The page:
AGA Asks Justice Department to Crackdown on Illegal Gambling
Last Thursday, The American Gaming Association released a letter to the Justice Department, urging it to crack down on illegal online gaming operators.
One of the most aggressive efforts on the part of the AGA comes months after it issued a list of the 46 legal sportsbooks in the country, calling on media to only mention those websites during their coverage ahead of college bowl game season.
The AGA’s new correspondence addressed to Attorney General Merrick Garland seeks to crack down on illegal online sportsbooks, casinos, and unregulated “skill game machines.”
What Does the Letter Say?
While reiterating its commitment to regulated gaming, the AGA letter highlights the problem emanating from illegal gambling is too significant to be ignored by federal authorities.
AGA President and CEO Bill Miller, who wrote the letter, said though the challenge of unregulated gambling is not new, “the brazen and coordinated manner in which it happens”… requires significant federal attention.
He then urged the DOJ to act immediately to protect American consumers, crackdown on unregulated operators, and enforce federal regulations.
The written request also underscored the prevalent nature of illegal gambling and the threat these offshore gambling sites pose to consumers, state economies, and the regulated gaming industry are part of the Washington-based association’s continued effort to crush the illegal market.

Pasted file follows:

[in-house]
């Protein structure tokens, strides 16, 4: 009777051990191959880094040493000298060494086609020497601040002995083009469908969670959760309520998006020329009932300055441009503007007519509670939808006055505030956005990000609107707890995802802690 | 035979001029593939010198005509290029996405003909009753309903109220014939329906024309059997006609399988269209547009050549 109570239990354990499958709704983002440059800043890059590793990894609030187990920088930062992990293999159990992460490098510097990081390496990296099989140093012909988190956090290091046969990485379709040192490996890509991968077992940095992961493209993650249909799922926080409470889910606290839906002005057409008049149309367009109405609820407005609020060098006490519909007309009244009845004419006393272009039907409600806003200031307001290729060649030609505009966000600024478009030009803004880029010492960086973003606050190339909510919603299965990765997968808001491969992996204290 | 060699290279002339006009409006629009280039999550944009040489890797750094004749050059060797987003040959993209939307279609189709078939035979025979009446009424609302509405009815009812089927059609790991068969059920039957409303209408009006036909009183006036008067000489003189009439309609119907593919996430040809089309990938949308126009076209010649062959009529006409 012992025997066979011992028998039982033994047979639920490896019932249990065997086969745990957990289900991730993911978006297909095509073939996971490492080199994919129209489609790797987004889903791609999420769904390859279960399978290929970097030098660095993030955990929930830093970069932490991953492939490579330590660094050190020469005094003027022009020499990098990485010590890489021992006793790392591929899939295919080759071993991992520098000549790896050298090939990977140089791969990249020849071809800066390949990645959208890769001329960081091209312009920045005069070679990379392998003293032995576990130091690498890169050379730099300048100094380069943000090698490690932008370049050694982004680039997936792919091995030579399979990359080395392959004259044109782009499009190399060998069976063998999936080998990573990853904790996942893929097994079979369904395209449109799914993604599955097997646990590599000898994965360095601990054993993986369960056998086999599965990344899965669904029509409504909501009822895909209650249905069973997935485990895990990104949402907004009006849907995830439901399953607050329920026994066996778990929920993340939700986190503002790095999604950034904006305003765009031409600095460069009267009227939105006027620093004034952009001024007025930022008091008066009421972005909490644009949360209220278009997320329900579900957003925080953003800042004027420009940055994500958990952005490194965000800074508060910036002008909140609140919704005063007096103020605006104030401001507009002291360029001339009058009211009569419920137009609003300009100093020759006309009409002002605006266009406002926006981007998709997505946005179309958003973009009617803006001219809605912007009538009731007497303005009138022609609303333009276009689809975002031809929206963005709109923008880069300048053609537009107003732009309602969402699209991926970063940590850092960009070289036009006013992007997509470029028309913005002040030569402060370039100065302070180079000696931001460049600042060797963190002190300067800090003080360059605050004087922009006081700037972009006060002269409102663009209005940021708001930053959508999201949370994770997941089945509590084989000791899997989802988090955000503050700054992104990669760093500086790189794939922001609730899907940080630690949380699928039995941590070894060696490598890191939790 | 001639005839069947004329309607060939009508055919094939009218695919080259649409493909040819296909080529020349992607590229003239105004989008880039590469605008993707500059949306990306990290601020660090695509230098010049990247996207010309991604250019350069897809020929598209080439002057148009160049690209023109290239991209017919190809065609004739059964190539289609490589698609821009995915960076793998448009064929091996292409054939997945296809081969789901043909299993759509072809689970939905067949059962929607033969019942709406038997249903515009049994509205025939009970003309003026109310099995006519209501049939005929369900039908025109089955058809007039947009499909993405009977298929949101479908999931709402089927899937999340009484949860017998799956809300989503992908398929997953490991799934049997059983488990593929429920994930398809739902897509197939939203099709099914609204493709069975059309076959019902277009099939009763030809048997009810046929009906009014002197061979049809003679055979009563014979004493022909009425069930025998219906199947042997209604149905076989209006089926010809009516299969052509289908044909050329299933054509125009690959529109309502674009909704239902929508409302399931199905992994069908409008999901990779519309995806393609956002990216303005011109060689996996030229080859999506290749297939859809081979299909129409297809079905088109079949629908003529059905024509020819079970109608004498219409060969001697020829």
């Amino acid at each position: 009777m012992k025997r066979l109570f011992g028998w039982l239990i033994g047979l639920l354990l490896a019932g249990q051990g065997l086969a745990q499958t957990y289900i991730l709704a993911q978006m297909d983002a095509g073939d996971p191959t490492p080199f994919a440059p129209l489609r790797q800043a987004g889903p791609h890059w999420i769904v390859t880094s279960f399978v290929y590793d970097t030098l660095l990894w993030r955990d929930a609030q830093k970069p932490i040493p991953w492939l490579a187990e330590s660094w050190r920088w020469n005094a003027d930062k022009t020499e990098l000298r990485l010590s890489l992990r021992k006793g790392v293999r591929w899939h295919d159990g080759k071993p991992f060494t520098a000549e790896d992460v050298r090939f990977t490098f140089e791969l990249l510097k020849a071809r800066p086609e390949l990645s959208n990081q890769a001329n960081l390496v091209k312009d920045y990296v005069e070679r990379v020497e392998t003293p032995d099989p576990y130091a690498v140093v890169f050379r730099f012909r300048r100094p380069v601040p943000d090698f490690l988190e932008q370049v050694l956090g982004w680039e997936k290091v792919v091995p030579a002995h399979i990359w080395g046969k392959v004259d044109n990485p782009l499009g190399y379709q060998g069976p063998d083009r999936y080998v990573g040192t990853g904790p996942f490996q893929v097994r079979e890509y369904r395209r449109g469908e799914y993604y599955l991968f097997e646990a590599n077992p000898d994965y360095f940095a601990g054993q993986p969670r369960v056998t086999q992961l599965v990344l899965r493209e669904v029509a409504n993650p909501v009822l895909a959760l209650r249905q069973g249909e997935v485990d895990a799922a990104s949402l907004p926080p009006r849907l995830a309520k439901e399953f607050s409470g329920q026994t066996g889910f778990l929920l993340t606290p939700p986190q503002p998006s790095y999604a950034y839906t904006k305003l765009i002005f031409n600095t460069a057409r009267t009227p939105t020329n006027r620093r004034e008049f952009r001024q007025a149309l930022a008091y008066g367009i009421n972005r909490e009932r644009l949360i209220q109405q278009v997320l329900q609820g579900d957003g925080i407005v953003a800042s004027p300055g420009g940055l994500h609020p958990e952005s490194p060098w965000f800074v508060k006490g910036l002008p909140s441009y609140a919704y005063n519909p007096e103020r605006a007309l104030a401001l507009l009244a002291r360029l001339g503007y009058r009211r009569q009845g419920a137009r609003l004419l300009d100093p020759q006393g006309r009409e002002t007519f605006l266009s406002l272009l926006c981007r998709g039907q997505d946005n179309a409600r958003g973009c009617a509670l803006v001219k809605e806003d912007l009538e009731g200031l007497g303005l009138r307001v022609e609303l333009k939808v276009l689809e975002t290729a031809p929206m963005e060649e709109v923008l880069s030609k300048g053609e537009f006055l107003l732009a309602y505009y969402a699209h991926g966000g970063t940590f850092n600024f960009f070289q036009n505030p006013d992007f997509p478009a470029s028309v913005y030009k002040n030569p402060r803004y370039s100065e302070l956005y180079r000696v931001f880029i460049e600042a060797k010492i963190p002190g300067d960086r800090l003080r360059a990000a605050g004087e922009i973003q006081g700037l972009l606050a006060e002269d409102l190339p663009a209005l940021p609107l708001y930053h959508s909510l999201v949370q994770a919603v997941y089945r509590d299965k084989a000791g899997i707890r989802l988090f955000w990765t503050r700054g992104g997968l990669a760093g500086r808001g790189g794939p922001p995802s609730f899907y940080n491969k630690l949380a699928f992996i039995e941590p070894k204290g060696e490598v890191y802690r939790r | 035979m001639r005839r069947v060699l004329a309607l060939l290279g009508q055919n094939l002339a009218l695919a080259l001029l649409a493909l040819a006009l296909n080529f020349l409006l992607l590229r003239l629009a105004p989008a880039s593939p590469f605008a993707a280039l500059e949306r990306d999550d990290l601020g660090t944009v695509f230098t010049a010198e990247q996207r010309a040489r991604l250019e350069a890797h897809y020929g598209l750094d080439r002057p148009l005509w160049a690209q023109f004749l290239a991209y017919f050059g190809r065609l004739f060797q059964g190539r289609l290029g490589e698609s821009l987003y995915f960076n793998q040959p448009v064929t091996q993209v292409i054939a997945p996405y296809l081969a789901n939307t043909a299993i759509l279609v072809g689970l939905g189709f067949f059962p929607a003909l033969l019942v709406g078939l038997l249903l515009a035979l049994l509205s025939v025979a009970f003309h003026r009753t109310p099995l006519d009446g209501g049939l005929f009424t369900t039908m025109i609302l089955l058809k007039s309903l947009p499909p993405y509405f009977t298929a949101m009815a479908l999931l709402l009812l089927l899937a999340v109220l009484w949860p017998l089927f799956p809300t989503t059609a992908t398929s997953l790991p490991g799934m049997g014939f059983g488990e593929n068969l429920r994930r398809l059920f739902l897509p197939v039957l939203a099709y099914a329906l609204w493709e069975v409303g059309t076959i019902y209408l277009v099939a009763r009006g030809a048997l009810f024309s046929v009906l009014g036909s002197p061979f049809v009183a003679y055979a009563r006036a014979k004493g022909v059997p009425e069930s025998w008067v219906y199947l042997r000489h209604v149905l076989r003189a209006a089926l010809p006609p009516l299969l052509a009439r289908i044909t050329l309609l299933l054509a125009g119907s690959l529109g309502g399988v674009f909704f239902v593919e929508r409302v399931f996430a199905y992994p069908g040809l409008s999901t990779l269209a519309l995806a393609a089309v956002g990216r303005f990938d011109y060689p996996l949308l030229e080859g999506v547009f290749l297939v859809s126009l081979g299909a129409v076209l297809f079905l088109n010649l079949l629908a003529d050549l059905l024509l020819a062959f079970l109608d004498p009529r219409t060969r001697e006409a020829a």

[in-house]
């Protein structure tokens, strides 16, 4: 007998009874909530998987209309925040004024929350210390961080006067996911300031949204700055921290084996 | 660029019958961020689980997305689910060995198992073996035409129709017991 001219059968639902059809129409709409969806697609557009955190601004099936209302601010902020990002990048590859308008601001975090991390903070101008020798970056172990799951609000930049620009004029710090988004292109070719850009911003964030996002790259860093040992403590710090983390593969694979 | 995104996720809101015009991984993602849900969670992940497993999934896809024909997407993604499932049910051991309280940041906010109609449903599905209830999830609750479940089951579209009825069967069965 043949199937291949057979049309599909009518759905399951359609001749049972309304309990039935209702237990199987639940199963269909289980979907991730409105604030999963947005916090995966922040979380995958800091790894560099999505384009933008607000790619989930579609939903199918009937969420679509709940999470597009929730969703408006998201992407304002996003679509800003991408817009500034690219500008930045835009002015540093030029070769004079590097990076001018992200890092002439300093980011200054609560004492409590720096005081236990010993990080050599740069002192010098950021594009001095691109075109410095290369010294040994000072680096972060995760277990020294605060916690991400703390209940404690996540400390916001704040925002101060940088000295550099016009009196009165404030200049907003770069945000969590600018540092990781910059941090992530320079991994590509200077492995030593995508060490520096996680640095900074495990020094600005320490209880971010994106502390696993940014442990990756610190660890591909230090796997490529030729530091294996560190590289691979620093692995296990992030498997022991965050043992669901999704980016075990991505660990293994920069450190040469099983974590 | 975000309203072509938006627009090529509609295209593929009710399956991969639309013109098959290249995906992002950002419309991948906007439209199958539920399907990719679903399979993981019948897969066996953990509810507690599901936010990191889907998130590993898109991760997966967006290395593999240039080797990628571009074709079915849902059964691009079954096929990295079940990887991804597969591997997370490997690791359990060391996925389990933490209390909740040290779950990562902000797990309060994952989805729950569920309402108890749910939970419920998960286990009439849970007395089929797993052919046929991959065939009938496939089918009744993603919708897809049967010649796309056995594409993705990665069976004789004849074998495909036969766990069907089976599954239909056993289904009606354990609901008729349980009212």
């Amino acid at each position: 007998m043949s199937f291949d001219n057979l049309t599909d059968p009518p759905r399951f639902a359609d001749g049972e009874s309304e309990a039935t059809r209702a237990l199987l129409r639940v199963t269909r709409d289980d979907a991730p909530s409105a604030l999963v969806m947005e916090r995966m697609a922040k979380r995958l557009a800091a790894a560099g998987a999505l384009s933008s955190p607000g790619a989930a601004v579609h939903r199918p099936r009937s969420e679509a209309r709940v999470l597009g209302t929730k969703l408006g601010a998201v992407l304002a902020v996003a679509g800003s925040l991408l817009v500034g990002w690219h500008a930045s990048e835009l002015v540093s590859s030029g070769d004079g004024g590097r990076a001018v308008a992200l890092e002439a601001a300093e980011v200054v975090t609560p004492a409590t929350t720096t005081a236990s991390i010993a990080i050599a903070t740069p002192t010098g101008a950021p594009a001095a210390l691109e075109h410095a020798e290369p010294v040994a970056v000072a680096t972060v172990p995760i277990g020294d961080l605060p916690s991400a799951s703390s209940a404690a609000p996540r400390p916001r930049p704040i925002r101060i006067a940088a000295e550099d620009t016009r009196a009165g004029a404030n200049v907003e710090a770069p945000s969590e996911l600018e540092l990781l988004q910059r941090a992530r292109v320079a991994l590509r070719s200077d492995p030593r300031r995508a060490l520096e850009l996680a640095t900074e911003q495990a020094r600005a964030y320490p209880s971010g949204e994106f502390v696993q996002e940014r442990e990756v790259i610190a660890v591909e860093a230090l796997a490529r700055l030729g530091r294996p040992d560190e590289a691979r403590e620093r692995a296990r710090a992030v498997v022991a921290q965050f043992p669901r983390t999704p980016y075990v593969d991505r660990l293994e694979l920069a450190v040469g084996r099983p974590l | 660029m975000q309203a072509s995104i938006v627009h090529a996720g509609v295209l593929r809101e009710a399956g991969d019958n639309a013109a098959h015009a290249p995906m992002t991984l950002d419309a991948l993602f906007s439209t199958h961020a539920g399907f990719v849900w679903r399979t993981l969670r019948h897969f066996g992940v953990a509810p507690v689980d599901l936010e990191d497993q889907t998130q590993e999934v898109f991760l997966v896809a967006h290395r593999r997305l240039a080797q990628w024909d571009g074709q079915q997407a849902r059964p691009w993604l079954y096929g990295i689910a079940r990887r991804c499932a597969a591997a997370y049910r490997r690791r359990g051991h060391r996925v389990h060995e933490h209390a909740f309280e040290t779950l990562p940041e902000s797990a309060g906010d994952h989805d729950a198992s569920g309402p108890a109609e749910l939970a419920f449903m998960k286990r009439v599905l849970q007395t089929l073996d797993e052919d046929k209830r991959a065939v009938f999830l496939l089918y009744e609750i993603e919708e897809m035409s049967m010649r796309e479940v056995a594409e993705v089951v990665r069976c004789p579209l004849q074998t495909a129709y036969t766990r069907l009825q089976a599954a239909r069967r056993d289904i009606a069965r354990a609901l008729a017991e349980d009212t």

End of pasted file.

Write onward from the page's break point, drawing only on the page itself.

AGA Singles Out Bovada, MyBookie, and BetOnline
The AGA correspondence specifically urged the DOJ to investigate and indict Bovada, MyBookie, and BetOnline. The letter read that these major offshore operators in the US openly violate federal and state gambling laws.
Miller also wrote the DOJ to address unregulated “skill-based” machine manufacturers, which he said must comply with Johnson Act registration requirements and anti-money laundering standards. Miller urged the federal department of the US government tasked with the enforcement of federal law and administration of justice in the country.
In February, Mill stressed the need for a coordinated effort at the federal level to ensure increased enforcement of the offshore operators. “That also includes the Department of State, which has trade agreements with other countries,” the AGA President had said then.
Days of Illegal Operators Are Numbered
The US gaming industry association reiterated its support for legal and regulated gaming in the country, saying illegal operators have been put on notice, and their days… on our nation are numbered.”
Miller said those bad actors prey on vulnerable consumers, offer no consumer protections, ensure no fair play or integrity, and bring no economic benefit for states or the native tribes.
Addressing the DOJ, the letter further stressed the need to continue to educate US sports bettors on legitimate online gambling sites and the threats associated with unregulated operations.
The AGA was founded in 1994 to promote, educate, and lobby on behalf of the US gaming entertainment industry via education and advocacy.
The letter comes nearly four years after the US Supreme Court struck down PASPA, which essentially each state to pass its own sports betting laws. Since the PASPA ruling, as many as 33 states – and Washington DC – have legalized some form of sports betting. However, the industry remains illegal in the remaining states, including California, Texas, and Florida – the three most populous ones in the nation.
Some critics believe the AGA letter doesn’t address the concerns of professional gamblers from those states without legal sports betting.